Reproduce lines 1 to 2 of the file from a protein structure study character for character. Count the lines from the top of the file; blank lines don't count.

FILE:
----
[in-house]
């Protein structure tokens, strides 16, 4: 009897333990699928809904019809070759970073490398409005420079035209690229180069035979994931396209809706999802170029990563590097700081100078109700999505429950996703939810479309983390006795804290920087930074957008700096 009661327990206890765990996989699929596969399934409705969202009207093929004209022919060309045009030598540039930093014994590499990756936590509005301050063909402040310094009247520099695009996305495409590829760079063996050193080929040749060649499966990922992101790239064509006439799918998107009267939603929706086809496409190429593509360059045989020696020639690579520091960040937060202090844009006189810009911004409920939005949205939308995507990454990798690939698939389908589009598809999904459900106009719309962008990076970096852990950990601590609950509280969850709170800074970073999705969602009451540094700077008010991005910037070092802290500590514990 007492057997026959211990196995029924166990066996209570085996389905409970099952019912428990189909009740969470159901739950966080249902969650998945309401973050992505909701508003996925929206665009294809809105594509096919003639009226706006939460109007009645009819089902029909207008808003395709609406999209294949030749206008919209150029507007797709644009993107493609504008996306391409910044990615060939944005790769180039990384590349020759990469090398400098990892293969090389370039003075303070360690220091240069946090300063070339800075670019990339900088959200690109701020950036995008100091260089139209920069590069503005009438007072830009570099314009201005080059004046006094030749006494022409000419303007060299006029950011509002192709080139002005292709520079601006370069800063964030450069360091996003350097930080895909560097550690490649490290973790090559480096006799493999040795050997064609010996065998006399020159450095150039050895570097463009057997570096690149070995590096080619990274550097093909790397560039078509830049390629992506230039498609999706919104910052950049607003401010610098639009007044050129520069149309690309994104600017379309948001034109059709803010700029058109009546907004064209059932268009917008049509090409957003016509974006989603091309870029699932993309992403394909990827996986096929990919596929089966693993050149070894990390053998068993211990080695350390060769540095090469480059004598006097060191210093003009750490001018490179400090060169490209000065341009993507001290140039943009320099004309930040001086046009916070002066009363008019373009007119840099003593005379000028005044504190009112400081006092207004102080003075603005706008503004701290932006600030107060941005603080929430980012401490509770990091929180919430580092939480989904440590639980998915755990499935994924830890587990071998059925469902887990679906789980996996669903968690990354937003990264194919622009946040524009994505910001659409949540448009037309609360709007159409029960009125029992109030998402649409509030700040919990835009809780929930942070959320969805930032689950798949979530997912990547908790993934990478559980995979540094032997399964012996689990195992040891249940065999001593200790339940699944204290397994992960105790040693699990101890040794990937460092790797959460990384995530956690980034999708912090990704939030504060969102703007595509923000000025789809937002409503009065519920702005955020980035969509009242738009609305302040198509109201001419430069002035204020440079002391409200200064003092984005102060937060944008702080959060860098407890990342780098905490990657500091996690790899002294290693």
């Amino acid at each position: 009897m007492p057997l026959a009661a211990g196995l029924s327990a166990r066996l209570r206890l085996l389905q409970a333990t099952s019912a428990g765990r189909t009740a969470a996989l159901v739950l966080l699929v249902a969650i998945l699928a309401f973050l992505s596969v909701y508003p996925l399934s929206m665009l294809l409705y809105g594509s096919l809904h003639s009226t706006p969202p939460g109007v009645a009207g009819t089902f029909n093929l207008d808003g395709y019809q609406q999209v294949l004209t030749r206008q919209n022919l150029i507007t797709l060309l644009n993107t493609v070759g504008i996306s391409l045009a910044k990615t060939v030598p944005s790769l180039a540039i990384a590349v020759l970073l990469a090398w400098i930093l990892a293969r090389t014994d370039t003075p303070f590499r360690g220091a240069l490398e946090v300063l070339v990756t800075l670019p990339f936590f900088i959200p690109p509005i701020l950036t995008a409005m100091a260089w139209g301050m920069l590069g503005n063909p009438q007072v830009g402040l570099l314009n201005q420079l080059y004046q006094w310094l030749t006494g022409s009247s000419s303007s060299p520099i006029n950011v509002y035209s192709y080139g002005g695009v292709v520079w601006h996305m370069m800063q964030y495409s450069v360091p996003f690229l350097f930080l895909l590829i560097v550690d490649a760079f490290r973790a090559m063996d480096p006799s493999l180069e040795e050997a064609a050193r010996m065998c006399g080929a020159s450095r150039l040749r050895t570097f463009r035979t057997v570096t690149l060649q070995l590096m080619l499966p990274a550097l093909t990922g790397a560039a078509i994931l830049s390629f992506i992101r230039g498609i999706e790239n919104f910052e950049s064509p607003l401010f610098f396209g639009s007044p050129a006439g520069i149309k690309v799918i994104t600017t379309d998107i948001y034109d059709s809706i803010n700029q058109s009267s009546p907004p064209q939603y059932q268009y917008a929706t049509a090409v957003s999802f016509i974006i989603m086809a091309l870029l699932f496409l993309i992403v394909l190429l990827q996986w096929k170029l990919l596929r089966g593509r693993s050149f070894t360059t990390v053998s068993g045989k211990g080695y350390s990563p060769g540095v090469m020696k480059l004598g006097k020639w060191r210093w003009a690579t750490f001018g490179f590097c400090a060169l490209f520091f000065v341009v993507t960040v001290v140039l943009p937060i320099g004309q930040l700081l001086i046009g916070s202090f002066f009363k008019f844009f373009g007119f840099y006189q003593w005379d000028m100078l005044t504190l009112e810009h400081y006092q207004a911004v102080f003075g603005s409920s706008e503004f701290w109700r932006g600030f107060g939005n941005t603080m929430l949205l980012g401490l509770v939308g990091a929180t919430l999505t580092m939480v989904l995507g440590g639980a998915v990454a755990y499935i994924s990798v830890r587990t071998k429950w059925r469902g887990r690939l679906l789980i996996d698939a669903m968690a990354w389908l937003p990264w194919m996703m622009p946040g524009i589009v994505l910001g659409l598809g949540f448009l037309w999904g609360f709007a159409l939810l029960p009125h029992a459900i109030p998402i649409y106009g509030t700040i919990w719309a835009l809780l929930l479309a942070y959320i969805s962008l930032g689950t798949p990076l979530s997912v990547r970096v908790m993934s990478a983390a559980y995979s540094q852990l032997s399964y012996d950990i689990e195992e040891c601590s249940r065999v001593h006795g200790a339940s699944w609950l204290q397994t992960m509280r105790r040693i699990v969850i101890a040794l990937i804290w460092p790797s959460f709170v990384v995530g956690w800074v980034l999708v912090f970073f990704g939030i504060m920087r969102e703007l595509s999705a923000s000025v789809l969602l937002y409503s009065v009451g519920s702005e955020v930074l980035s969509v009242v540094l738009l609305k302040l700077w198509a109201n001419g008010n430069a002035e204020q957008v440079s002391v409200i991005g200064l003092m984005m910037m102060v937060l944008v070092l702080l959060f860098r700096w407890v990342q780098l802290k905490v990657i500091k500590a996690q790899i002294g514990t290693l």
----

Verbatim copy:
[in-house]
């Protein structure tokens, strides 16, 4: 009897333990699928809904019809070759970073490398409005420079035209690229180069035979994931396209809706999802170029990563590097700081100078109700999505429950996703939810479309983390006795804290920087930074957008700096 009661327990206890765990996989699929596969399934409705969202009207093929004209022919060309045009030598540039930093014994590499990756936590509005301050063909402040310094009247520099695009996305495409590829760079063996050193080929040749060649499966990922992101790239064509006439799918998107009267939603929706086809496409190429593509360059045989020696020639690579520091960040937060202090844009006189810009911004409920939005949205939308995507990454990798690939698939389908589009598809999904459900106009719309962008990076970096852990950990601590609950509280969850709170800074970073999705969602009451540094700077008010991005910037070092802290500590514990 007492057997026959211990196995029924166990066996209570085996389905409970099952019912428990189909009740969470159901739950966080249902969650998945309401973050992505909701508003996925929206665009294809809105594509096919003639009226706006939460109007009645009819089902029909207008808003395709609406999209294949030749206008919209150029507007797709644009993107493609504008996306391409910044990615060939944005790769180039990384590349020759990469090398400098990892293969090389370039003075303070360690220091240069946090300063070339800075670019990339900088959200690109701020950036995008100091260089139209920069590069503005009438007072830009570099314009201005080059004046006094030749006494022409000419303007060299006029950011509002192709080139002005292709520079601006370069800063964030450069360091996003350097930080895909560097550690490649490290973790090559480096006799493999040795050997064609010996065998006399020159450095150039050895570097463009057997570096690149070995590096080619990274550097093909790397560039078509830049390629992506230039498609999706919104910052950049607003401010610098639009007044050129520069149309690309994104600017379309948001034109059709803010700029058109009546907004064209059932268009917008049509090409957003016509974006989603091309870029699932993309992403394909990827996986096929990919596929089966693993050149070894990390053998068993211990080695350390060769540095090469480059004598006097060191210093003009750490001018490179400090060169490209000065341009993507001290140039943009320099004309930040001086046009916070002066009363008019373009007119840099003593005379000028005044504190009112400081006092207004102080003075603005706008503004701290932006600030107060941005603080929430980012401490509770990091929180919430580092939480989904440590639980998915755990499935994924830890587990071998059925469902887990679906789980996996669903968690990354937003990264194919622009946040524009994505910001659409949540448009037309609360709007159409029960009125029992109030998402649409509030700040919990835009809780929930942070959320969805930032689950798949979530997912990547908790993934990478559980995979540094032997399964012996689990195992040891249940065999001593200790339940699944204290397994992960105790040693699990101890040794990937460092790797959460990384995530956690980034999708912090990704939030504060969102703007595509923000000025789809937002409503009065519920702005955020980035969509009242738009609305302040198509109201001419430069002035204020440079002391409200200064003092984005102060937060944008702080959060860098407890990342780098905490990657500091996690790899002294290693």